Stories of Recovery, Voices of Hope
As part of our Countdown to Recovery year-end campaign, we asked you to submit stories of your experiences to help let others know that there is hope, that recovery is an attainable goal for many. Throughout the upcoming months we will publish new stories in each e-Advocate to help inspire courage in individuals and families impacted by mental illness.
Today, Tomorrow and Forever…
By Chelsea Strangeway
Most people wouldn’t guess by looking at me that I live with a severe mental illness, when in fact, I live with bipolar disorder. A lot of people don’t understand the struggles I have gone through, and still sometimes go through on a daily basis with my illness.
Every day is a little battle I have to conquer; I have to decide on how I want to live my life. I try to stand tall and make each and everyday the best I possibly can, but some days I just can’t seem to do that, and it makes me feel hopeless. I just have to keep reminding myself, that yes, I will live with this illness for the rest of my life, but today I’m going to live above it.
It’s easy to give up on yourself when living with a mental illness because of the stigma, the rejection, and the pain that comes along with not knowing what tomorrow is going to be like. I want to raise awareness and share my story so that people with mental illnesses, and people without, know that it’s okay to give yourself a chance in life.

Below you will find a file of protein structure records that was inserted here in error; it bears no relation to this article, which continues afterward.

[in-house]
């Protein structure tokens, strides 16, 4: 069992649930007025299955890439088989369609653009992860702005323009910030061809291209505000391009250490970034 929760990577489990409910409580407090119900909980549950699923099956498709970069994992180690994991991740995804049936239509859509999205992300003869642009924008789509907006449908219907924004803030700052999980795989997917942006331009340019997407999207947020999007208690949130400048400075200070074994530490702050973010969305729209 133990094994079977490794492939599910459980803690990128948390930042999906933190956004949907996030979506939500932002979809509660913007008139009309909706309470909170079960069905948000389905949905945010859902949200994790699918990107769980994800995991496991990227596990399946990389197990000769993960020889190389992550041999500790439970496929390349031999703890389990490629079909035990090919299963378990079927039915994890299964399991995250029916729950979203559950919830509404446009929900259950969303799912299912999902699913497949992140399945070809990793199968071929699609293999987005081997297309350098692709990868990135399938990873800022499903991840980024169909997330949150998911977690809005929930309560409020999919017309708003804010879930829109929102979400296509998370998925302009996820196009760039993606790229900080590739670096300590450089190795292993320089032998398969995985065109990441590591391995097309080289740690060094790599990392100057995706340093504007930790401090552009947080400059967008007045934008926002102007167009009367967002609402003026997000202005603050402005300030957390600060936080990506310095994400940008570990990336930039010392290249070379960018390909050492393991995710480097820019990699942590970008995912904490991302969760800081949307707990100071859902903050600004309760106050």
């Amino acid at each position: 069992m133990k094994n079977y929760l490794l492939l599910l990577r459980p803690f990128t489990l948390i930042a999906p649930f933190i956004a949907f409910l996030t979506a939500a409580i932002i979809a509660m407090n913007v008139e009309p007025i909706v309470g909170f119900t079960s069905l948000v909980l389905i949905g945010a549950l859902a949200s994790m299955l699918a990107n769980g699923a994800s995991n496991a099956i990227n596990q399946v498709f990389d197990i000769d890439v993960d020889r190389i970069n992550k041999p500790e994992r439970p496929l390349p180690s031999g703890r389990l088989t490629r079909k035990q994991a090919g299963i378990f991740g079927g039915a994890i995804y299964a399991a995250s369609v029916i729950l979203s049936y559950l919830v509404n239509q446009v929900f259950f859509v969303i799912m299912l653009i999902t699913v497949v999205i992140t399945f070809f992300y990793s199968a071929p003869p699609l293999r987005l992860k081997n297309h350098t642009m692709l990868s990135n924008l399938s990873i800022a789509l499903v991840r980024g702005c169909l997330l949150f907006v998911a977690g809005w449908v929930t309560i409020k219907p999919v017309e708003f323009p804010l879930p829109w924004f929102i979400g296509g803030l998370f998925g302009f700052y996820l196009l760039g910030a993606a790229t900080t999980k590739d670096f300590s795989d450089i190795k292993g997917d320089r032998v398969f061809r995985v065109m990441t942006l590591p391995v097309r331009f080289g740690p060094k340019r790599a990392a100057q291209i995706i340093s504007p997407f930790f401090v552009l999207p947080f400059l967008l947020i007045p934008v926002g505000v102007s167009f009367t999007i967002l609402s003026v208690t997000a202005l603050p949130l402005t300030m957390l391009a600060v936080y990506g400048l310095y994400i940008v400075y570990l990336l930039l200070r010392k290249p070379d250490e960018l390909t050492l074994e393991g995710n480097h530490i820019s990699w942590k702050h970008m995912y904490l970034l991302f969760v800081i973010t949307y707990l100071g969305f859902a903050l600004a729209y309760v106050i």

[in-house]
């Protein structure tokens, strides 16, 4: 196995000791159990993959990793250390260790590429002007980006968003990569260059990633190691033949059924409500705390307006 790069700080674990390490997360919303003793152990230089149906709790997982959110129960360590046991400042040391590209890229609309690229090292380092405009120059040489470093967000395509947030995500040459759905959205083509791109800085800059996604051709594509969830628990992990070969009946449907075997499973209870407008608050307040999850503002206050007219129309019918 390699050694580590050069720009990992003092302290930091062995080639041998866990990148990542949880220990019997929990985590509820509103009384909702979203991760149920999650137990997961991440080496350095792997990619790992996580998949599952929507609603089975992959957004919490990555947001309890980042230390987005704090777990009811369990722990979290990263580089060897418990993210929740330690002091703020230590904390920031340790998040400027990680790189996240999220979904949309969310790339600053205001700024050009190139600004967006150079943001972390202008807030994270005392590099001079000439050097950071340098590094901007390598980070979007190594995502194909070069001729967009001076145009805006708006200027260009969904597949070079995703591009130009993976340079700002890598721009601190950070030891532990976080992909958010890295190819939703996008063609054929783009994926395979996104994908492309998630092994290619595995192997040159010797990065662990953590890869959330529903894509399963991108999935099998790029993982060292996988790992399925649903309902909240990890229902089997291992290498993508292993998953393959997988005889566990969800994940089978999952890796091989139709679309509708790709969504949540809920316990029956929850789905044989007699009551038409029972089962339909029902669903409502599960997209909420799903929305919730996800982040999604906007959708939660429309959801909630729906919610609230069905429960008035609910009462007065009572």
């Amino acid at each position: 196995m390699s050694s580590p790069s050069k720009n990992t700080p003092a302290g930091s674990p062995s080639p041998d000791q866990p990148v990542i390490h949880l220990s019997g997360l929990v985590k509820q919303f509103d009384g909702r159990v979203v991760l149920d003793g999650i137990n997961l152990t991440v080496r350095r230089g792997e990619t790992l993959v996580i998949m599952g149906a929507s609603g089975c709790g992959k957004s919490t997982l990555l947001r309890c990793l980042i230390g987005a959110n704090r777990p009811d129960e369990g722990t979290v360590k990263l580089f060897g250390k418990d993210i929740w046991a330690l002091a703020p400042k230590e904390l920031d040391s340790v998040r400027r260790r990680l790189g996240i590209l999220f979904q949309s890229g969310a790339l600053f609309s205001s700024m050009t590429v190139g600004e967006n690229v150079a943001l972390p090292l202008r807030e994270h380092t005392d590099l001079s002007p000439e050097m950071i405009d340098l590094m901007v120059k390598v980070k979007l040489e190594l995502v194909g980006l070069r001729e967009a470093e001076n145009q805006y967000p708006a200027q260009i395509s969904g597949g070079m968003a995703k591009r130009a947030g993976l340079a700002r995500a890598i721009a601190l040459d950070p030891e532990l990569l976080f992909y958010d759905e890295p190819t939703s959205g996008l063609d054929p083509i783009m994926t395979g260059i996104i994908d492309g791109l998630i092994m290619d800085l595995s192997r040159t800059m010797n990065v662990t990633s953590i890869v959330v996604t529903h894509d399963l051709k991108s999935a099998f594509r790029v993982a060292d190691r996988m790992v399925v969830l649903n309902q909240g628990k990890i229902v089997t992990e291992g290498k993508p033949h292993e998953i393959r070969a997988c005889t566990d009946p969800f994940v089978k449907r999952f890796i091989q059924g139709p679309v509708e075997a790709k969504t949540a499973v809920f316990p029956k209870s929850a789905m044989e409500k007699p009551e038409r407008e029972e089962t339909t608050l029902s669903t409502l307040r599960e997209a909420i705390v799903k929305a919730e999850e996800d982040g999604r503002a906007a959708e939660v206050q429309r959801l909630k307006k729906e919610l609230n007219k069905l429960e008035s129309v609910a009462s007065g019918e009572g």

I believe that to be successful in life while living with a mental illness you must try to accept the fact that you are ill, and it’s something you will have to live with for the rest of your life. Although I live and sometimes still struggle with my illness, I try to remember to say a quote everyday, one I wrote for myself after I was diagnosed. “I am a strong and beautiful woman, and with my strength I can overcome all obstacles life has to offer me.” This quote has brought light to my eyes on gloomy days, when I thought there would be no hope, when I thought that just maybe death would be better than life. I realize then that this is true; I can overcome this obstacle, even if it takes a little bit of time.
Often times it’s hard to share a story, because of the stigma that comes along with mental illness. But I find it lifting to be able to share my story, regardless of what other people might say, because I want people living with a mental illness, or people who have mental illnesses in their families to know that, it is okay to talk about them openly, not everyone will reject you, most often then not, people will see how courageous you are for sharing your story.
Today, tomorrow, and forever, I will have a mental illness. I will not though, let my mental illness be who I am; I will show it who’s boss and take over my life, even on my toughest days I have to stand tall and fight the battle at hand. I may do this for the rest of my life, but my life is well worth it!